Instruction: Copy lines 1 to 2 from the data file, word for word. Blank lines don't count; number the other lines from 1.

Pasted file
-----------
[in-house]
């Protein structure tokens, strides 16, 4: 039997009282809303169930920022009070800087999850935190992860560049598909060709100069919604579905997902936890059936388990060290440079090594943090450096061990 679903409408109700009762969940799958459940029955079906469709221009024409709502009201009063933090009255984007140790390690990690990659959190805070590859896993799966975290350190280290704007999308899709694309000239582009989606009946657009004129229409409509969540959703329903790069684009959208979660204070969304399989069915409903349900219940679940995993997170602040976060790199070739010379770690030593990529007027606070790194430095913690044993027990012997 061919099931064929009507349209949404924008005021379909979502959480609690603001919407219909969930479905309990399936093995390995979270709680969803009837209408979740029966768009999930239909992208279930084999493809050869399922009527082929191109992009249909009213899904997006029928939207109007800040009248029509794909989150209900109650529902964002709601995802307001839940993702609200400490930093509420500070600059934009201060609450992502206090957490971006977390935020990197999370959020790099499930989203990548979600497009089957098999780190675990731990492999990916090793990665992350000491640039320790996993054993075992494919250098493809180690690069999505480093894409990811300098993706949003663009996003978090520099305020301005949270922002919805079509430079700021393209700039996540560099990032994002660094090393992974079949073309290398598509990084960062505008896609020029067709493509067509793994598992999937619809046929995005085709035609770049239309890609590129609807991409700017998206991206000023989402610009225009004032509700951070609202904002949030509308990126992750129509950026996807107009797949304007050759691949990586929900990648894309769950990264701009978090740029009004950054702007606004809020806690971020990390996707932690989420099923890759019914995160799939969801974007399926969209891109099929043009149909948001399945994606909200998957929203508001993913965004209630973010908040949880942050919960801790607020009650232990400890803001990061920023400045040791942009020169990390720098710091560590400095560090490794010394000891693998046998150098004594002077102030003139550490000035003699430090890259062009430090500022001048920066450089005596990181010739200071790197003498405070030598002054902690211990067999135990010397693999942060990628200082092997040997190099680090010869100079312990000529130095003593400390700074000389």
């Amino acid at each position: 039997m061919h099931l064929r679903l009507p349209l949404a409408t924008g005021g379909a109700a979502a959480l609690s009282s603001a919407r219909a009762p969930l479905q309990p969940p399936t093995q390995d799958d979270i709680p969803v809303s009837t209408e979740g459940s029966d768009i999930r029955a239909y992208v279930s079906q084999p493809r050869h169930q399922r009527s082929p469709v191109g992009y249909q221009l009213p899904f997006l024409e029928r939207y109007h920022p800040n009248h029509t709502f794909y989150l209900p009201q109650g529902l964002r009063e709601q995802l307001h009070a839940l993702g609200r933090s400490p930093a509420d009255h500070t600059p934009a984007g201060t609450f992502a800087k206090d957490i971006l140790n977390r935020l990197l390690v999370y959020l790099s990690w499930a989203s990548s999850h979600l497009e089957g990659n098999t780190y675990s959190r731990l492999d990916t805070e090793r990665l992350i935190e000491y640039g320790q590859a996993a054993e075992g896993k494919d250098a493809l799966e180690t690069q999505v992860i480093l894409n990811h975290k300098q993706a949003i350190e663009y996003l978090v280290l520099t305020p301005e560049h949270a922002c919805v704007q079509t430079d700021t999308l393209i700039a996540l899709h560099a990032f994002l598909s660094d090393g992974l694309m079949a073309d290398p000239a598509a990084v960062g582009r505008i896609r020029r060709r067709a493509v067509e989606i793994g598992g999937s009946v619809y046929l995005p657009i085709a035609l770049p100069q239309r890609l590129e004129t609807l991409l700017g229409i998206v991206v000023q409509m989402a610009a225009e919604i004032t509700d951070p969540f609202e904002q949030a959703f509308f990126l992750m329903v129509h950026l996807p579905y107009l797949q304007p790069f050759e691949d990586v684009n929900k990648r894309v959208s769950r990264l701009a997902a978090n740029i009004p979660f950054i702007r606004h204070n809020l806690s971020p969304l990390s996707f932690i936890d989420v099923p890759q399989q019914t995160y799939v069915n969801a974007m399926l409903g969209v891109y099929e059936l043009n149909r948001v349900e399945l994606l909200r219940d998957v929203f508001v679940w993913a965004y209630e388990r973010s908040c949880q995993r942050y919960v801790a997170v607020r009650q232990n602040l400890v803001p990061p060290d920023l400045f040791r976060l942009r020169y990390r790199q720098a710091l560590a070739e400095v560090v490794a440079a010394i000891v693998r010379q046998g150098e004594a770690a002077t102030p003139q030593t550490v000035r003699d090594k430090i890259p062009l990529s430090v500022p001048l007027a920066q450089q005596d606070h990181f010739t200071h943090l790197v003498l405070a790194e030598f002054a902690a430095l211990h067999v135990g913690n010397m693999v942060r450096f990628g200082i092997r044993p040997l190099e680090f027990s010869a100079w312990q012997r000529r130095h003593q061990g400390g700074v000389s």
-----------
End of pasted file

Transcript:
[in-house]
């Protein structure tokens, strides 16, 4: 039997009282809303169930920022009070800087999850935190992860560049598909060709100069919604579905997902936890059936388990060290440079090594943090450096061990 679903409408109700009762969940799958459940029955079906469709221009024409709502009201009063933090009255984007140790390690990690990659959190805070590859896993799966975290350190280290704007999308899709694309000239582009989606009946657009004129229409409509969540959703329903790069684009959208979660204070969304399989069915409903349900219940679940995993997170602040976060790199070739010379770690030593990529007027606070790194430095913690044993027990012997 061919099931064929009507349209949404924008005021379909979502959480609690603001919407219909969930479905309990399936093995390995979270709680969803009837209408979740029966768009999930239909992208279930084999493809050869399922009527082929191109992009249909009213899904997006029928939207109007800040009248029509794909989150209900109650529902964002709601995802307001839940993702609200400490930093509420500070600059934009201060609450992502206090957490971006977390935020990197999370959020790099499930989203990548979600497009089957098999780190675990731990492999990916090793990665992350000491640039320790996993054993075992494919250098493809180690690069999505480093894409990811300098993706949003663009996003978090520099305020301005949270922002919805079509430079700021393209700039996540560099990032994002660094090393992974079949073309290398598509990084960062505008896609020029067709493509067509793994598992999937619809046929995005085709035609770049239309890609590129609807991409700017998206991206000023989402610009225009004032509700951070609202904002949030509308990126992750129509950026996807107009797949304007050759691949990586929900990648894309769950990264701009978090740029009004950054702007606004809020806690971020990390996707932690989420099923890759019914995160799939969801974007399926969209891109099929043009149909948001399945994606909200998957929203508001993913965004209630973010908040949880942050919960801790607020009650232990400890803001990061920023400045040791942009020169990390720098710091560590400095560090490794010394000891693998046998150098004594002077102030003139550490000035003699430090890259062009430090500022001048920066450089005596990181010739200071790197003498405070030598002054902690211990067999135990010397693999942060990628200082092997040997190099680090010869100079312990000529130095003593400390700074000389």